Year-round travelers can see manatees in Florida’s oceans, rivers, creeks, streams, and other forms of water. But in the colder months (from November to April) the manatees migrate to the Sunshine State to escape the icy ocean waters. These Migratory and resident manatees make Florida the perfect place to get up close to these gentle giants.
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Sometimes called the Manatee Capital of the World, it is the first choice for any visit looking to see these protected mammals. It is located on the west coast of Florida about 90 minutes north of Tampa. This is one of the few places where you can swim with manatees in the world. The springs flow at a constant 22°C, a perfect respite for these warm-blooded mammals, and the added bonus for us is that we can see them in perfectly clear water.
Swimming excursions are an option in the Crystal River, but only after being informed about the dos and don’ts for interacting with the animals. Although manatees are naturally very inquisitive and often initiate interactions with humans, they are highly protected by law and swimmers must always practice passive observation. Learning the rules and tricks of manatee encounters guarantees the best and most rewarding experience for everyone. Let’s remember that you are a guest in their home.
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Also located in Crystal River Three Sisters Springs, one of the most famous spots, is home to large numbers of manatees in the winter. Here you can go kayaking or take a boat tour of the waterfalls. Just remember, be respectful and watch from afar. Just down the road is Homosassa Springs, slightly less well known but with a large number of tours, including Blue Heaven River Tours to get up close to the lovely sea cows.
Blue Spring State Park, Orange City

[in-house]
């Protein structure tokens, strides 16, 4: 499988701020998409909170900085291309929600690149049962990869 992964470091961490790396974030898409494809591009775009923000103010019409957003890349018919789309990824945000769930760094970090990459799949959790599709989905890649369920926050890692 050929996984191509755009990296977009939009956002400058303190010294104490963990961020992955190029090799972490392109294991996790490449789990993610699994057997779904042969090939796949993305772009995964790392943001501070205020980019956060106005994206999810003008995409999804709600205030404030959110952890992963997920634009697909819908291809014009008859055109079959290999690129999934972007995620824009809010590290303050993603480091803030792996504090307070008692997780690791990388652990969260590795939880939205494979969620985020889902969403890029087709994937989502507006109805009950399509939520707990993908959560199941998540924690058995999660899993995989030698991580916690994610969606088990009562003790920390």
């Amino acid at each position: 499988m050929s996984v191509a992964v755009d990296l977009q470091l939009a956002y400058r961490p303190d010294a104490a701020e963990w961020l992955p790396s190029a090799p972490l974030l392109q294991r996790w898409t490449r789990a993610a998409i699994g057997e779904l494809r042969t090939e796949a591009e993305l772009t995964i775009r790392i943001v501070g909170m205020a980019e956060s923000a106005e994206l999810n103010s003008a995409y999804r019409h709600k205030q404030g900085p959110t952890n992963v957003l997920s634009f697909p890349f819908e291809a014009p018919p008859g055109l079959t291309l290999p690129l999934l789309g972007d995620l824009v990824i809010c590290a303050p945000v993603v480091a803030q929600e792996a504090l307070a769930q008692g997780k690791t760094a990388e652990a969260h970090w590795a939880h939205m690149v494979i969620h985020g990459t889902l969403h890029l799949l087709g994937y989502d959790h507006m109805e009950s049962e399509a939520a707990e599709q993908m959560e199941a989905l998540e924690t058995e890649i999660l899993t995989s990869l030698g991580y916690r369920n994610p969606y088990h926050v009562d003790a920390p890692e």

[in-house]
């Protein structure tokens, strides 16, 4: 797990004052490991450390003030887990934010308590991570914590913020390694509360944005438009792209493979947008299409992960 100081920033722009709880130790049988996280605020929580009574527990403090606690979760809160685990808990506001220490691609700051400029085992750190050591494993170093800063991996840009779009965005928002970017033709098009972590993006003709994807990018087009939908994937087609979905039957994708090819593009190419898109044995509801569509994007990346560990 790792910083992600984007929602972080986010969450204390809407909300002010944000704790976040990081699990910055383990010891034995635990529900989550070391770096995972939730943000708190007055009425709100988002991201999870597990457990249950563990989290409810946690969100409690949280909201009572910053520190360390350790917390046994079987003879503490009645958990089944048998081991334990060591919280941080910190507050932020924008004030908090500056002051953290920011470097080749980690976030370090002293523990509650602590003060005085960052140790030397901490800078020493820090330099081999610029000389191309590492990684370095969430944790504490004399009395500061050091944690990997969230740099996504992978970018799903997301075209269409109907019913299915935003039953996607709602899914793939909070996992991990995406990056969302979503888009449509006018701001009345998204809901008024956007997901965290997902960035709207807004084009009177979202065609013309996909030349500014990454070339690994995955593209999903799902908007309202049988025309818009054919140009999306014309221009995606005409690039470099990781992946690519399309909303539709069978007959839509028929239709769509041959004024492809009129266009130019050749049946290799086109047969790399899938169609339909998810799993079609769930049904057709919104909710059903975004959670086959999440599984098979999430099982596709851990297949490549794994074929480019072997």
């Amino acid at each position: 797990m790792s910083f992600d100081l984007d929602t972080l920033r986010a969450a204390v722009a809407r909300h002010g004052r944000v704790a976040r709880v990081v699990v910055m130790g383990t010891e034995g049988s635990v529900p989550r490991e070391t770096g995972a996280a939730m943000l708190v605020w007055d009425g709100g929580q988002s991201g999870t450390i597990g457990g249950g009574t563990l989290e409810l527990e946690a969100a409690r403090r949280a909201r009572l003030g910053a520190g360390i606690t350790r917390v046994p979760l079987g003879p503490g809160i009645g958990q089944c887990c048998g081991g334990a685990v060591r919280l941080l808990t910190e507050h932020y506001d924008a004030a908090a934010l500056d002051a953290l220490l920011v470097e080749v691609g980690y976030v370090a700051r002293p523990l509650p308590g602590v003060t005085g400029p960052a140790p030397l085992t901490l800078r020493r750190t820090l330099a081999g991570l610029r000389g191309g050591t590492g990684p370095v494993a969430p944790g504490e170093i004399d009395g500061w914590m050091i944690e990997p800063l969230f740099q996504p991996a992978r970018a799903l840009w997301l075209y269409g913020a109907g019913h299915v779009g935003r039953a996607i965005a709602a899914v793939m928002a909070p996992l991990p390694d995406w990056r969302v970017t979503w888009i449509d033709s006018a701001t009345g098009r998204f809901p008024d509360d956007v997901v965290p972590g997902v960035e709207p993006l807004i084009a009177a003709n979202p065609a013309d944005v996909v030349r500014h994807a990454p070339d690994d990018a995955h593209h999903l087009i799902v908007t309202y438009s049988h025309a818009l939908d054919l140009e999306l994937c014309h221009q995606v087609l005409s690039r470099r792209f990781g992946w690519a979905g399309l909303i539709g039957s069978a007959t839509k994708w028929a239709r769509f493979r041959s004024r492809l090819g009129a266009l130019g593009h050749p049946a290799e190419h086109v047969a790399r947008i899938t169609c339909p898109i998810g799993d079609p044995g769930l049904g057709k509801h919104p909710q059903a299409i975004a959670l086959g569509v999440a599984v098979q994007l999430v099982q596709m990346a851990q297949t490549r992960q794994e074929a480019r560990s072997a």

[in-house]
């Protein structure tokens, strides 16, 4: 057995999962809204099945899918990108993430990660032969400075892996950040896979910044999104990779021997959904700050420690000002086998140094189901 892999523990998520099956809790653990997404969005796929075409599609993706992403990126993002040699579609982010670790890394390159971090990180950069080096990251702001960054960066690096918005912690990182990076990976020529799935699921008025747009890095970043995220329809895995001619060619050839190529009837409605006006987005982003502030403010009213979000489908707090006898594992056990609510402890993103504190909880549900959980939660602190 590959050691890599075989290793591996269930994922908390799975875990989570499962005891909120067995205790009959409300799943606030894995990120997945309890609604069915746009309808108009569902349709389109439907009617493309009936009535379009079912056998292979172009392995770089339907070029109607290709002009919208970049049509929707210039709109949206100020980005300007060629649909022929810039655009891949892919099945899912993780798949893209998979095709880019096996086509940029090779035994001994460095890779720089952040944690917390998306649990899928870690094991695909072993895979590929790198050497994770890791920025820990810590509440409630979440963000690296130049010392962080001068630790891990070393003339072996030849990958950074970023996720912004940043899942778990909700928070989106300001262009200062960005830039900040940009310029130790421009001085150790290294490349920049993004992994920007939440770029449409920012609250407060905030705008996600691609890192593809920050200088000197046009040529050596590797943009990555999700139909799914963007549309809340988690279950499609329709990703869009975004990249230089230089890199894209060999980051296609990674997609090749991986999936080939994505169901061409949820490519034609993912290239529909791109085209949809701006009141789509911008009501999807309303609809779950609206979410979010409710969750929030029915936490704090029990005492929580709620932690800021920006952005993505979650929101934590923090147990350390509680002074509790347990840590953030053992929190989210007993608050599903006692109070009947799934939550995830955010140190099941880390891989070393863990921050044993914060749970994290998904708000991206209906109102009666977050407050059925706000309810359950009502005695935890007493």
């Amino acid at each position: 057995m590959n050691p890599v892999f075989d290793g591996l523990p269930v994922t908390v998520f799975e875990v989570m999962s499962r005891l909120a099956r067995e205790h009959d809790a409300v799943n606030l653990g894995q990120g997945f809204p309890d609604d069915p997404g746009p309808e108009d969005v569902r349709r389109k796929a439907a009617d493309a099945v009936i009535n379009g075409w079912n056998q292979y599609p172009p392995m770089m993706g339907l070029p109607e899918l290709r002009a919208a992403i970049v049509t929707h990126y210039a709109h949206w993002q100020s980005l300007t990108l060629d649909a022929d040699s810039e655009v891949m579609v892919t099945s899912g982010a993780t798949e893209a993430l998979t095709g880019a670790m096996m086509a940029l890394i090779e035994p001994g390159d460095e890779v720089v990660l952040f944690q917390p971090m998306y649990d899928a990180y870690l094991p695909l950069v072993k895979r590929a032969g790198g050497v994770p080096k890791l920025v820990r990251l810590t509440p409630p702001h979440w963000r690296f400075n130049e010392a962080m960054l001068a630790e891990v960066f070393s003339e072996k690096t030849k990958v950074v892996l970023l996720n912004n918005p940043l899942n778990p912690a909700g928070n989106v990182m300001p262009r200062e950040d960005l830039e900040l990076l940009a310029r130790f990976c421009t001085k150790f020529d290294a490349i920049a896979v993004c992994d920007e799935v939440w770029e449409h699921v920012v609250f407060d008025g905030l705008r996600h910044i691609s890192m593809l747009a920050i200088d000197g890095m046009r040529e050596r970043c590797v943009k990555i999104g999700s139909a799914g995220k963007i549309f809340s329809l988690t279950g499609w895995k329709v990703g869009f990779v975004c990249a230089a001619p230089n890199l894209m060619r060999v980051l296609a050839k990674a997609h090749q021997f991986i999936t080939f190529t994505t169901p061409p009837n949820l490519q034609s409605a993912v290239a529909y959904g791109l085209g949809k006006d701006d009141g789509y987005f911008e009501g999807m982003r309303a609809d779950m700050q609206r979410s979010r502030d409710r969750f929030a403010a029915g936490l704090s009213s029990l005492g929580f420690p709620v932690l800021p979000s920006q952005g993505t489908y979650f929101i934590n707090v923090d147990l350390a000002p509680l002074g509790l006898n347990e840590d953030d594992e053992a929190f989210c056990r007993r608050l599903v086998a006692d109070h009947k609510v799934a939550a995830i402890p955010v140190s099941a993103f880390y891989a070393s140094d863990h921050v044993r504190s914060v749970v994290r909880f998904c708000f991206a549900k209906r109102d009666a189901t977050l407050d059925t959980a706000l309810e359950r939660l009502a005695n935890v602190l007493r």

Located north of Orlando in Orange City, Blue Spring State Park is a designated refuge for manatees and is ideal for manatee viewing. The prime manatee viewing area, with a translucent waterfall at one end and the St. Johns River at the other. Interpretive exhibits along the boardwalk provide history and education about the wildlife (especially manatees) and the ecological wonders of the area.
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Tampa Electric’s Manatee Viewing Center
A 90-minute drive from Orlando, this designated manatee sanctuary is home to large numbers of Florida manatees, who return annually to the warm discharge waters of the Big Bend Power Plant., This more than 20-hectare establishment has observation platforms, tidal walkways and an environmental education center,
Lee County Manatee Park, Fort Myer
Located in southwest Florida, Lee County Manatee Park is a warm water haven during the winter months. The park offers various programs to the public, such as group tours, dedicated events, and fishing opportunities as well.
This park works best as a day trip, where You can rent a kayak and get into the water to get up close to the manatees. It also has playgrounds and picnic areas, making it an especially good option for family outings.
Merritt Island National Wildlife Refuge, Titusville
This National Wildlife Refuge is located just north of the famous Cape Canaveral, This is another protected area in which the manatees get extra protection.
The Hallover Canal connects the Mosquito Lagoon and the Indian River, and There is a manatee viewing area on the east side of the bridge., The observation area has platforms, interpretive signs, a ramp for boats, and a tinted balcony.
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Manatee Lagoon – An FPL Eco-Discovery Center®, Riviera Beach
Manatee Lagoon is a free educational attraction in Palm Beach County, an area dedicated to viewing manatees up close. The center features engaging hands-on exhibits for visitors to learn about these unique and endangered gentle giants as well as the natural wonders that surround Lake Worth’s lagoon. On cold winter days, the facility’s observation deck overlooks Florida Power & Light’s adjacent Riviera Beach Next Generation Clean Energy Center.